Between 1989 and 2001, she wrote works of fiction as well as political essays that treat the turn-around in Peronism and Argentina 's new profile on the American continent and in the world at large. The Barbecue and The Very Private Letters of the Landowner María López (both out in 1989) were followed by other books published in Buenos Aires by Catálogos: two collections of short stories –Argentina hora final (Argentina The Final Hour), 1991, and Escenas de una película argentina (Scenes from an Argentine Movie ), 1993– and several non-fiction works –Retrato del argentino americano y la nueva utopía continental (Portrait of the Argentine American and the New Continental Utopia ), 1996; La generación peronista del ‘73 y el proyecto de la gran Argentina (The Peronist Generation of '73 and the Project of the Great Argentina), 1996; La Argentina como marca (Argentina as a Brand name ), 1997; Continuidad y conclusión del peronismo (Peronism's Continuance and Peronism's Conclusion), 1998; La patria del destino (The Homeland of Destiny), 1999; and La conspiración de los artistas (The Conspiracy of the Artists), 2001. In 1998 she also brought out a novel, La muchacha del puerto (The Girl from the Port).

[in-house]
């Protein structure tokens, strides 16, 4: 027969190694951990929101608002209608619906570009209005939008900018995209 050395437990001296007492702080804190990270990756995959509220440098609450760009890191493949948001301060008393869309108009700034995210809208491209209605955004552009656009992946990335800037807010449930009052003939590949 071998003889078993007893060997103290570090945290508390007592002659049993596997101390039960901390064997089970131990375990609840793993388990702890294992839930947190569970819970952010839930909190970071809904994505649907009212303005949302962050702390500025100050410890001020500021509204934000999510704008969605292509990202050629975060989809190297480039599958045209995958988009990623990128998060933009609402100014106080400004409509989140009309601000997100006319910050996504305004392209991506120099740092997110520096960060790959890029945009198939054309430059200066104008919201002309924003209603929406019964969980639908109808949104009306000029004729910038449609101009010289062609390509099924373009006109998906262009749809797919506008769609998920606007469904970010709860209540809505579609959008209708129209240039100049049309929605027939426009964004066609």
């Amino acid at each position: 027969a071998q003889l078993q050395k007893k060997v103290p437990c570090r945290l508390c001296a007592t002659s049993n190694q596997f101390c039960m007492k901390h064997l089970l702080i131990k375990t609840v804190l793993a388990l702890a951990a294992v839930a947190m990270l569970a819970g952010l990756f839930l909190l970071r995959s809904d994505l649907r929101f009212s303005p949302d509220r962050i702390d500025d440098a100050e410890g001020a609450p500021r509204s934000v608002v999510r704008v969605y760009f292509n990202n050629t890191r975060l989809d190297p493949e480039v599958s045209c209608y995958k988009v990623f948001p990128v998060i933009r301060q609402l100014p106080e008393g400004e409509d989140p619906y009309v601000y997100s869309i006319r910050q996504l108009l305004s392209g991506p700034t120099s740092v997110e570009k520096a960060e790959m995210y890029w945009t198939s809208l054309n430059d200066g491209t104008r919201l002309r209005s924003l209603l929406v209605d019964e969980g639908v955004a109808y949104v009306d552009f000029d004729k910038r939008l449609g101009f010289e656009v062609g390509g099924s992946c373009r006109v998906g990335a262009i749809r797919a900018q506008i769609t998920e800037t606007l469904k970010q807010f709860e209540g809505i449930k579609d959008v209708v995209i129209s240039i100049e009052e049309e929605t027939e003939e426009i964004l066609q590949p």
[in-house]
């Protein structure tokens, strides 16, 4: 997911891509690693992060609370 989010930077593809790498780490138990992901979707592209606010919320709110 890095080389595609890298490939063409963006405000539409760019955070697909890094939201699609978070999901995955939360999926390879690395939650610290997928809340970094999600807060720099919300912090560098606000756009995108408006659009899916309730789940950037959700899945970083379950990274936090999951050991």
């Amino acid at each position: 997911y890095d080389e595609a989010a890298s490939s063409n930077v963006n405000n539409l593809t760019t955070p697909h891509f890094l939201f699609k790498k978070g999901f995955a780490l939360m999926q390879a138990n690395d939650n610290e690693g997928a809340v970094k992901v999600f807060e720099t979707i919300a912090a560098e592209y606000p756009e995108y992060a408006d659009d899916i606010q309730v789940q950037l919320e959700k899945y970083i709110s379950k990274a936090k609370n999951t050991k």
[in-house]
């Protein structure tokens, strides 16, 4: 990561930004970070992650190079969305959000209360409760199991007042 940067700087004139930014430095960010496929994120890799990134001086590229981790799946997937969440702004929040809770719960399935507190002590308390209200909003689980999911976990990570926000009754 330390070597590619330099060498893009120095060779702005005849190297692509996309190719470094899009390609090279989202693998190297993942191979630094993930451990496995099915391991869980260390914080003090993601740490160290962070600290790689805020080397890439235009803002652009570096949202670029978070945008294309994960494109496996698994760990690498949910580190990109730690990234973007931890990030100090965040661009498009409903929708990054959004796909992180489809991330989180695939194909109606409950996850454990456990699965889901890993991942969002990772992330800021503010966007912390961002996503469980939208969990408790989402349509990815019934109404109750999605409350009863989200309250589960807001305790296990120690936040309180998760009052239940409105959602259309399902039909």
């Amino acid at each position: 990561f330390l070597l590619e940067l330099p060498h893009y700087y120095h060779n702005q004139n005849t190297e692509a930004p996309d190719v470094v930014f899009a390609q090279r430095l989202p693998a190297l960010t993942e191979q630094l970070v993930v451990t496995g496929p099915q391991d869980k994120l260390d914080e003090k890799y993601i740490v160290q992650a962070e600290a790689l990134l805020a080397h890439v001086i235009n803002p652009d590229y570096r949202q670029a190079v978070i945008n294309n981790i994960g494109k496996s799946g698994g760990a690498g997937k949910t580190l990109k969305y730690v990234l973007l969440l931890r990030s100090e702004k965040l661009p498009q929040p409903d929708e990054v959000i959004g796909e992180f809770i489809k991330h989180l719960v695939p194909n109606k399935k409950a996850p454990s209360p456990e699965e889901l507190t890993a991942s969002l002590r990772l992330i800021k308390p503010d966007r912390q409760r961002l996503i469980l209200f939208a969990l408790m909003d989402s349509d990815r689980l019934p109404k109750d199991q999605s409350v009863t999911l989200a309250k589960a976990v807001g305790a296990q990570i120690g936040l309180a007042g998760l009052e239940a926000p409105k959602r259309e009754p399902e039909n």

As part of the Peronist wing of the newly formed party “Acción por la República” (“Action for the Republic”) under Domingo Cavallo's leadership, Diana Ferraro held diverse positions between 1997 and 2001 and was chosen as a candidate to run for a seat as a Congressional Representative for Buenos Aires. She also worked as Director of the Cultural Institute at the Novum Millenium Foundation.
In the year 2000 she presented her book of essays, La patria del destino (The Homeland of Destiny) at the Virginia Festival of the Book, in Charlottesville, Virginia, USA, with a talk titled “Cultural and Political Continentalism.”
From 1999 till 2006, she shuttled between homes in Buenos Aires and Richmond, Virginia. From January 2006 till February 2008 she went back to college and graduated summa cum laude in March 2008 from Ellis College of the New York Institute of Technology with a Bachelor of Arts' degree in English, specialization in Literature and Culture.
Her most recent works of fiction, La vida americana (short stories, 2003); La voz de
Mercedes (novel, 2004); The Map of Solitude (short stories in English, 2007-2012);
The French Lesson (novel in English, 2011,) The Bells (short stories in English, 2014,) as well as her essays Mi América: Ensayos
Egóticos (1995-2001); La América Grande: Notas para una política continentalista (2001-2009,) and The Americas Dream: Essays on Continentalism (in English, 2001-
2010) have been published on Kindle Amazon.
Many of her recent short stories, literary essays and translations have appeared in several English language magazines and anthologies, printed and online, and are regularly reported on her blog FICCIÓN & FICTION
Her political articles on Argentina (in Spanish) can be found at: http://dianaferraro.blogspot.com.
As a bilingual writer, she’s a member of the Sociedad de Escritores y Escritoras de la Argentina (SEA) and PEN America.